Enough Bull: How to Retire well without the stock market, mutual funds, or even an investment advisor is David Trahair’s follow-up to Smoke and Mirrors (see series of posts on Smoke and Mirrors Myths). As you probably surmised from the title, the author recommends readers to get off the stock market roller coaster altogether and take refuge in the safety afforded by GICs. Mr. Trahair suggests a six-point action plan for investors stung by the stock market declines of 2008:
- Avoid Personal Financial Disasters.
- You Don’t Need the Stock Market or Mutual Funds.
- Buy a Home and Pay Off the Mortgage.
- Reducing Expenses Doesn’t Have to Be Painful.
- Forget RRSPs Until Your Debt is Paid Off.
- Ask Yourself if You Really Need an Investment Advisor.
It is hard to quarrel with most of these suggestions — after all, paying down the mortgage, investing conservatively, lowering investing costs, avoiding leverage etc. are staple topics on this blog. However, in making the case for investing exclusively in GICs, Mr. Trahair repeats the mistakes in his earlier book and cherry picks the numbers to show equity investing in a poor light. He looks at returns in carefully selected time periods and cites the performance of Apple Inc. (AAPL) between December 2007 and January 2009 during which the share price fell 55%. Funny he should mention AAPL because in the prior 2 years, the stock price increased 160%. The stock is also up 80% since January 2009 price cited in the book. He also repeats the error of completely ignoring the return from stocks in the form of dividends. Mr. Trahair says that in the 25-year period ending in 2008, the TSX Composite index returned 5.2%, which is simply incorrect. Assuming reinvested dividends, the TSX Composite actually returned 7.85%.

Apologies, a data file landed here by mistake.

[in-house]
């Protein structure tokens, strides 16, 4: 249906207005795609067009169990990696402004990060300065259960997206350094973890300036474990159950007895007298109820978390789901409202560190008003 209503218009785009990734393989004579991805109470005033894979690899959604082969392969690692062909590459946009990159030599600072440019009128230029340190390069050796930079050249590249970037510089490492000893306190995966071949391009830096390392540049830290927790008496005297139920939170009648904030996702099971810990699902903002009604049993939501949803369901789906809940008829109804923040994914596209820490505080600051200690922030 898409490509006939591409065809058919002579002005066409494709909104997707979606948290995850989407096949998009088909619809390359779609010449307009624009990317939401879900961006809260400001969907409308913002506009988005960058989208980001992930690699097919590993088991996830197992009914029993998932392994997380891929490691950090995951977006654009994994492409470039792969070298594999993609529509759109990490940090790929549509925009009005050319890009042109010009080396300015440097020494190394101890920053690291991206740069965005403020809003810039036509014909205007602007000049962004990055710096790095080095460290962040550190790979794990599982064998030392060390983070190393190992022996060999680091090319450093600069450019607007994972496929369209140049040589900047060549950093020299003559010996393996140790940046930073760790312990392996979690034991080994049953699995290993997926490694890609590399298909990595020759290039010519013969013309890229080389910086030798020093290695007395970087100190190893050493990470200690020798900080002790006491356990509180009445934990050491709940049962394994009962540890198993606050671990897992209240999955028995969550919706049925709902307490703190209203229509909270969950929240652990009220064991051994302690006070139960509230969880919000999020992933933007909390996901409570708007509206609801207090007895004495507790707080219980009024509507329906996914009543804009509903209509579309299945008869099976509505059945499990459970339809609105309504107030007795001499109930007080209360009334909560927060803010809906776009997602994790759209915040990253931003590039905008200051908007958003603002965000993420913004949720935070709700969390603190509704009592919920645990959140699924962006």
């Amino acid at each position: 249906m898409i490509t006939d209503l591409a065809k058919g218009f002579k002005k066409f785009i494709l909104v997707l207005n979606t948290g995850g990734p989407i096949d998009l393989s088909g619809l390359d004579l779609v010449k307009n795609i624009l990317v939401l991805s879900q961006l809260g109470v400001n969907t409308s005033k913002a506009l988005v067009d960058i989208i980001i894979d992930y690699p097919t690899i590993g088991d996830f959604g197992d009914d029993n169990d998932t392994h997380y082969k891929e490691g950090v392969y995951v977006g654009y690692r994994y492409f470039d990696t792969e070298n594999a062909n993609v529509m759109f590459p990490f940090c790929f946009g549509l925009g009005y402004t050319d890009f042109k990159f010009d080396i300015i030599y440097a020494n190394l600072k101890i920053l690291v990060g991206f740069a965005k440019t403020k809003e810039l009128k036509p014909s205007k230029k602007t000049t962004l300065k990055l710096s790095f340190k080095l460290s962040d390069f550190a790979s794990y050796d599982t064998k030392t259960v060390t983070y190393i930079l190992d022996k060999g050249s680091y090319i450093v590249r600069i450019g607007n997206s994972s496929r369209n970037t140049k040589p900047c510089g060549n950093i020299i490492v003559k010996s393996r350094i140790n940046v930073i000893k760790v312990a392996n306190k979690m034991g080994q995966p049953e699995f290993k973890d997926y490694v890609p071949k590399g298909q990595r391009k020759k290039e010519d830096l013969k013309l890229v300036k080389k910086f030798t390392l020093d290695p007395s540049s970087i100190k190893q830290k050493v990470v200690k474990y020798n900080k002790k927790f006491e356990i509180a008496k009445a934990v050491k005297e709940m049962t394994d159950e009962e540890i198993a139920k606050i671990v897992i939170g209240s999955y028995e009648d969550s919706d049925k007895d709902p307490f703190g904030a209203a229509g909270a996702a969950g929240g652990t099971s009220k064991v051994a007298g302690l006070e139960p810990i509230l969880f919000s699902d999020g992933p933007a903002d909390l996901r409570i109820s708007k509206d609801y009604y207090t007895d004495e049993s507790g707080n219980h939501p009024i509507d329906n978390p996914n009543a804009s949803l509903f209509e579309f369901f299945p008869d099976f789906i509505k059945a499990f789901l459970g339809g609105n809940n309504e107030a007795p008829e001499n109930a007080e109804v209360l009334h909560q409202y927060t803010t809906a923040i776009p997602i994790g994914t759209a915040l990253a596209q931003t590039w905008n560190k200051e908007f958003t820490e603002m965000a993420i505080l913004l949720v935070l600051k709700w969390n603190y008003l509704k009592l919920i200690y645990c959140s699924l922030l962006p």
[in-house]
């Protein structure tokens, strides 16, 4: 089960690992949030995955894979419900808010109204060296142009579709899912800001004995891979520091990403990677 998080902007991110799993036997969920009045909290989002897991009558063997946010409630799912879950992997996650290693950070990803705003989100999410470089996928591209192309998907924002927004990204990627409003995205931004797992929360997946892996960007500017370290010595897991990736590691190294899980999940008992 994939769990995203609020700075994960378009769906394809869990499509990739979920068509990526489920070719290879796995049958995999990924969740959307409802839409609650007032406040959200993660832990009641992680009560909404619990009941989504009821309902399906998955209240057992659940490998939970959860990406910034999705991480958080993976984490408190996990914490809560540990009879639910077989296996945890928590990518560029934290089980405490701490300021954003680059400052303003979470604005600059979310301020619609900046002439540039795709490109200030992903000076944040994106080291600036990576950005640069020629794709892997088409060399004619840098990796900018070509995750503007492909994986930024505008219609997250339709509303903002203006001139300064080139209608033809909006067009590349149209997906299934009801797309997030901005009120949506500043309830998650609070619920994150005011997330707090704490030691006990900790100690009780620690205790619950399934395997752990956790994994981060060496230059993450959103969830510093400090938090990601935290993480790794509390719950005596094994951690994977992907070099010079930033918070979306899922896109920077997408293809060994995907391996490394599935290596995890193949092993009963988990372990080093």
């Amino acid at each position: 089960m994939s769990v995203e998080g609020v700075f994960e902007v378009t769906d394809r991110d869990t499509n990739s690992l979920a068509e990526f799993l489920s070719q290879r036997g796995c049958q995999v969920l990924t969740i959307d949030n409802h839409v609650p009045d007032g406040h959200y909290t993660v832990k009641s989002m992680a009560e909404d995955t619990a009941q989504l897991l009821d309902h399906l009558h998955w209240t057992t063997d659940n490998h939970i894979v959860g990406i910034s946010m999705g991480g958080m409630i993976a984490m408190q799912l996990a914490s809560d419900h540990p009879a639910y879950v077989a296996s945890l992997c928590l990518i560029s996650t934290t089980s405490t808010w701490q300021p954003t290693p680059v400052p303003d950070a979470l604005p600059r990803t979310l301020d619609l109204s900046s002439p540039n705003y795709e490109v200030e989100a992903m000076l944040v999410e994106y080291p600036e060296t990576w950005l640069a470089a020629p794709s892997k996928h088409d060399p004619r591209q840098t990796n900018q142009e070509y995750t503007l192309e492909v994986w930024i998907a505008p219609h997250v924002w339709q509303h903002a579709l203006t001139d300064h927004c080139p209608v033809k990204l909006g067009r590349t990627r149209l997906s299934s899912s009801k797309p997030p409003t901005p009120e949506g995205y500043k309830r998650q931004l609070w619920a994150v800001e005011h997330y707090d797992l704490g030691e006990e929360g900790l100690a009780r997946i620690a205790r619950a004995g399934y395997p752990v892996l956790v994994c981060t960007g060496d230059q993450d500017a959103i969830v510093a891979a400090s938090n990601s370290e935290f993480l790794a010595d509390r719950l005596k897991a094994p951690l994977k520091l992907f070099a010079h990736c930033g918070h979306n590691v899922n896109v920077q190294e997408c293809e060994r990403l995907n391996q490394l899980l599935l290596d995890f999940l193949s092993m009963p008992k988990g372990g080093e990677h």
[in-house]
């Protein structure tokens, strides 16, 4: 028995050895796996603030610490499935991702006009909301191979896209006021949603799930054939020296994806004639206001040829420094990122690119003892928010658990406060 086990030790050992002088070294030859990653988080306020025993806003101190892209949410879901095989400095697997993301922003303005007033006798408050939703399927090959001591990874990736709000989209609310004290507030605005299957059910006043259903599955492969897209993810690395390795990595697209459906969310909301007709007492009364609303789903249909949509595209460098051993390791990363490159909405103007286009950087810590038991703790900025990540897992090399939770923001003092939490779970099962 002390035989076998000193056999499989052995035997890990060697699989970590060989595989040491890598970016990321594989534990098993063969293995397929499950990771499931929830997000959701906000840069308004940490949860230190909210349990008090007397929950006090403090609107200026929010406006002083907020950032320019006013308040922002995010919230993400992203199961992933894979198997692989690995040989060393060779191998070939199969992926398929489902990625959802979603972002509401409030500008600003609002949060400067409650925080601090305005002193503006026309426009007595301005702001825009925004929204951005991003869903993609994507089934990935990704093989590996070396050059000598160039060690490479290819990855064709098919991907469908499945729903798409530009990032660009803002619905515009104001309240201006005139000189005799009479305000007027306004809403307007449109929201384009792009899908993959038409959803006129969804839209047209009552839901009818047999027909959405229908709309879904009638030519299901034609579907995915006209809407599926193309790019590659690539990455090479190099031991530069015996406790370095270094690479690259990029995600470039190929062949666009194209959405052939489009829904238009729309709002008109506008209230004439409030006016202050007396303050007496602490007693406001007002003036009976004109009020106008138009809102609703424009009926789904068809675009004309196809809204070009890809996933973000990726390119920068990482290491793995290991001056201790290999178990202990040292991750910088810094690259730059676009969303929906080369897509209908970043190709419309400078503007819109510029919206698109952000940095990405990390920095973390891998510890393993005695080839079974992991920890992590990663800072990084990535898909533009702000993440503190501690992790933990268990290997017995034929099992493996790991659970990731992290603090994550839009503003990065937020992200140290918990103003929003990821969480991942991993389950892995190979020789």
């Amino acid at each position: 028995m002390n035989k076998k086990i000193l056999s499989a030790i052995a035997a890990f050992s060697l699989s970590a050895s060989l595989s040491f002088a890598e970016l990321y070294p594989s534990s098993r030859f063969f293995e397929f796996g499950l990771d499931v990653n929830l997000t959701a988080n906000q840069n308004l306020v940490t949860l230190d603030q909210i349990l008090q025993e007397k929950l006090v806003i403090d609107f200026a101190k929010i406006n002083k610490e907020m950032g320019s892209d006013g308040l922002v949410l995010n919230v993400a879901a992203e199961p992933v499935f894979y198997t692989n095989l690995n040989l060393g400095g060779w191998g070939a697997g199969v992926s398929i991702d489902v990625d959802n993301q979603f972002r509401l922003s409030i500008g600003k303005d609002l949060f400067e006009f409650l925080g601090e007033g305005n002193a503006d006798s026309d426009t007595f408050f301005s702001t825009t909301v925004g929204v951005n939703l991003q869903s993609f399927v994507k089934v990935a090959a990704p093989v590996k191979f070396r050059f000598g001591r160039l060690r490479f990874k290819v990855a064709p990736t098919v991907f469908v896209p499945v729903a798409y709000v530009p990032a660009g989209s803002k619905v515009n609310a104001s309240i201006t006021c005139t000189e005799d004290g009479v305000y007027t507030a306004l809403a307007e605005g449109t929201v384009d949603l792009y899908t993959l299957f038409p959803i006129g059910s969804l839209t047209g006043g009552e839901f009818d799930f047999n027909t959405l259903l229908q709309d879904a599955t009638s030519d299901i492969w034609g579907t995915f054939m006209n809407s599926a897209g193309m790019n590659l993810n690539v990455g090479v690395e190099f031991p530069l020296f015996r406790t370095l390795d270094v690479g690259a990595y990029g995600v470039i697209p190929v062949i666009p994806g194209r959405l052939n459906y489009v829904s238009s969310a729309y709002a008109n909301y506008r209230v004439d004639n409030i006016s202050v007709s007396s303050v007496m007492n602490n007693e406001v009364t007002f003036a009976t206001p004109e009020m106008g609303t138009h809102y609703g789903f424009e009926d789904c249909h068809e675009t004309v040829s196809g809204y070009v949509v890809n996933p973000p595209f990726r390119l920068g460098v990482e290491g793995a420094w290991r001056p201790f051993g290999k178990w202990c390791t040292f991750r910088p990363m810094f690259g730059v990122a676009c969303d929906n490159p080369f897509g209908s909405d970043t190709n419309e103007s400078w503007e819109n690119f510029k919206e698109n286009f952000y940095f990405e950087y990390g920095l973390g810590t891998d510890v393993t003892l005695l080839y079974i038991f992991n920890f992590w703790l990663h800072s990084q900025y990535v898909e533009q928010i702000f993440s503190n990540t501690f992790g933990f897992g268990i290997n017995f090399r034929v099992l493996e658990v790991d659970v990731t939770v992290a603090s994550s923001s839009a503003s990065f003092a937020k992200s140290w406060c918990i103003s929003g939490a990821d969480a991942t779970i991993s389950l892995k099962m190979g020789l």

It is true that it is hard for investors to succeed while paying sky-high mutual fund fees. It is also not very easy or pleasant to watch stocks plunge dramatically. But the rational response is to own low-cost alternatives such as index mutual funds or broad-market ETFs and to allocate a healthy portion to fixed income — not give up on the stock market altogether.
The softcover book is published by Wiley and lists for $19.95. You can read the book’s introduction on Dravid Trahair’s website.